Dealing with a parent who derides her daughter's weight, plus what to say when you forget a face.
My mother constantly makes snide comments about my sister’s weight behind her back. I’ve repeatedly asked her to stop, but she hasn’t, nor does she acknowledge that what she’s doing is wrong. My sister, who is only 12, doesn’t know about the comments, but I can imagine how distressed she would be if she found out. How can I make my mother understand how hurtful she’s being?
H.H. / Boston
Chances are, you can’t make her realize the harm her words can cause, at least not today, or this month. We can’t control the behavior or awareness of others. However, you can politely refuse to participate in the conversation (“Mom, you know I’d rather not hear about it; let’s talk about our vacation plans instead” or “If we’re going to bad-mouth Sis, let’s talk about something more interesting than her weight”). You can also model intuitive eating and exercise for your sister, and provide her with an alternate perspective on health and attractiveness. Don’t do it in a preachy way – the last thing you want is for your sister’s body to become a battleground between you and your mother. But this is one of the rare instances where being a good example can really make a difference. If you love your own body, feed and care for it well, and refrain from body-snarking about anyone else, your sister will pick up that message.
Maybe your mother will even get with the program. You can always hope. Your sister will still face the same body-hating message from the media, though, and perhaps her peers. So a good sister like you will always be important.
My teenage son has problems with facial recognition. If people are the same race or have similar coloring, then he may get them confused. I worry about him being called racist, but he does this to all people. He does recognize people whom he deals with on a regular basis but not those he’s only dealt with a few times or briefly. Any advice on what to say to people when he can’t remember them?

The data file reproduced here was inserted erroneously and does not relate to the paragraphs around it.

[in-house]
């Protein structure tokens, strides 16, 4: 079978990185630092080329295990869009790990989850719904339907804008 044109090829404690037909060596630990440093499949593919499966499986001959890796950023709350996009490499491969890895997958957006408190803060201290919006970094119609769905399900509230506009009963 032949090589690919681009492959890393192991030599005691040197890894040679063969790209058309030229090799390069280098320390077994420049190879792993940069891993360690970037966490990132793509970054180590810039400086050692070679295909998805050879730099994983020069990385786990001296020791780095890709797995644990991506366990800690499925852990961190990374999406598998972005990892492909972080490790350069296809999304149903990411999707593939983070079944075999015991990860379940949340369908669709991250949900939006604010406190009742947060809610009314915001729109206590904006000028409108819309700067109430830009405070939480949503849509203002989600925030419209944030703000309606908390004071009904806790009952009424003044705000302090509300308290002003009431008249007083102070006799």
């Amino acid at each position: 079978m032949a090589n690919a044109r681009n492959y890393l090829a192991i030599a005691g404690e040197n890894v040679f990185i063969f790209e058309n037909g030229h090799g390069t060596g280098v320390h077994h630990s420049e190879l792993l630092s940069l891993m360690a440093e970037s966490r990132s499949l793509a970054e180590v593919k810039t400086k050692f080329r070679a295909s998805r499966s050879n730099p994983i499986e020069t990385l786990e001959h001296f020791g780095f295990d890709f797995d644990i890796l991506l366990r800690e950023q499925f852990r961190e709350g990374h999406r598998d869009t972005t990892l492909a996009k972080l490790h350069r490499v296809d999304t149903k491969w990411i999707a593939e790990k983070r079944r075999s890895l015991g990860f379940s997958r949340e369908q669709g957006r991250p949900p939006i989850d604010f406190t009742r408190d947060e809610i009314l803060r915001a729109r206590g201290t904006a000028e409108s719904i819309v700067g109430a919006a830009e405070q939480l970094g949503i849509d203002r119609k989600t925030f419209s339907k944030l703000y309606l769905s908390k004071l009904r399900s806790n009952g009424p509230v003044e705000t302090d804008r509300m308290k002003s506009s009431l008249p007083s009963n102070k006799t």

C.H. / Andover
It sounds as though your son has a condition called “prosopagnosia” (pronounced with the same rhythm as “Sugar Magnolia”), which is the clinical term for face blindness. And wouldn’t you know, Harvard University has one of the major research centers in the world on prosopagnosia. If you go to their website at faceblind.org, you and your son can find all kinds of useful information, including a wallet card that can be given to people who are curious to learn more on a day your son doesn’t feel like going into an Oliver Sacks-like level of detail.
The occasional awkward moments caused by clinical face blindness aren’t fundamentally different from the same moments that we all experience when we can’t place someone. Face blind or no, the mannerly but forgetful handle the situation in the same way – with a laugh, a brief apology or compliment, and a quick return to the topic at hand. (“I’m so sorry, I have an awful time recalling faces! It’s nothing personal. I remember our conversation, and I was supposed to give you these permission forms, wasn’t I?”)
I find it interesting that you say you worry about your son being called a racist rather than worrying about him accidentally hurting someone’s feelings. White people are gut-dissolvingly terrified of being called racist, as though people of color were lurking in all corners waiting to pounce on the most innocent misstep. But that isn’t how it works. If your son treats every person with warm respect, he needn’t fear being accused of racism.
Miss Conduct is Robin Abrahams, a Cambridge-based writer with a PhD in psychology.
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